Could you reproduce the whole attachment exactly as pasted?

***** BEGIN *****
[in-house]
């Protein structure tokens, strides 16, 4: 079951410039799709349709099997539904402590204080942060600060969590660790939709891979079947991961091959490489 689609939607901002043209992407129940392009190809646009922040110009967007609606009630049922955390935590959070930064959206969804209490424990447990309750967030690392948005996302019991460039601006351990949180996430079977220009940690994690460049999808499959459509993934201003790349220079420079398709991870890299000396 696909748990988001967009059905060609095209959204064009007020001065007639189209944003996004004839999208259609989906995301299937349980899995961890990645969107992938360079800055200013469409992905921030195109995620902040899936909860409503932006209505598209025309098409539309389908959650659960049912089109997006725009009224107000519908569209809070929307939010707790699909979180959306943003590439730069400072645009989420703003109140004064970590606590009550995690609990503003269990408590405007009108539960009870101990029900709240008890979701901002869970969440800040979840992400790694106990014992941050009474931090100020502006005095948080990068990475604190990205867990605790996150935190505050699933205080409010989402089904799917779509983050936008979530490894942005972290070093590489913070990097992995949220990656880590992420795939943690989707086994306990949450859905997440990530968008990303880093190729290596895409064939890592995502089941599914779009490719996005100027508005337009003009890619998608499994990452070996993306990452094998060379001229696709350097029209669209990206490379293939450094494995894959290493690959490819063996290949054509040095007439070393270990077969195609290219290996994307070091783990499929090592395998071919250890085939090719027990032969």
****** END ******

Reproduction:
[in-house]
């Protein structure tokens, strides 16, 4: 079951410039799709349709099997539904402590204080942060600060969590660790939709891979079947991961091959490489 689609939607901002043209992407129940392009190809646009922040110009967007609606009630049922955390935590959070930064959206969804209490424990447990309750967030690392948005996302019991460039601006351990949180996430079977220009940690994690460049999808499959459509993934201003790349220079420079398709991870890299000396 696909748990988001967009059905060609095209959204064009007020001065007639189209944003996004004839999208259609989906995301299937349980899995961890990645969107992938360079800055200013469409992905921030195109995620902040899936909860409503932006209505598209025309098409539309389908959650659960049912089109997006725009009224107000519908569209809070929307939010707790699909979180959306943003590439730069400072645009989420703003109140004064970590606590009550995690609990503003269990408590405007009108539960009870101990029900709240008890979701901002869970969440800040979840992400790694106990014992941050009474931090100020502006005095948080990068990475604190990205867990605790996150935190505050699933205080409010989402089904799917779509983050936008979530490894942005972290070093590489913070990097992995949220990656880590992420795939943690989707086994306990949450859905997440990530968008990303880093190729290596895409064939890592995502089941599914779009490719996005100027508005337009003009890619998608499994990452070996993306990452094998060379001229696709350097029209669209990206490379293939450094494995894959290493690959490819063996290949054509040095007439070393270990077969195609290219290996994307070091783990499929090592395998071919250890085939090719027990032969």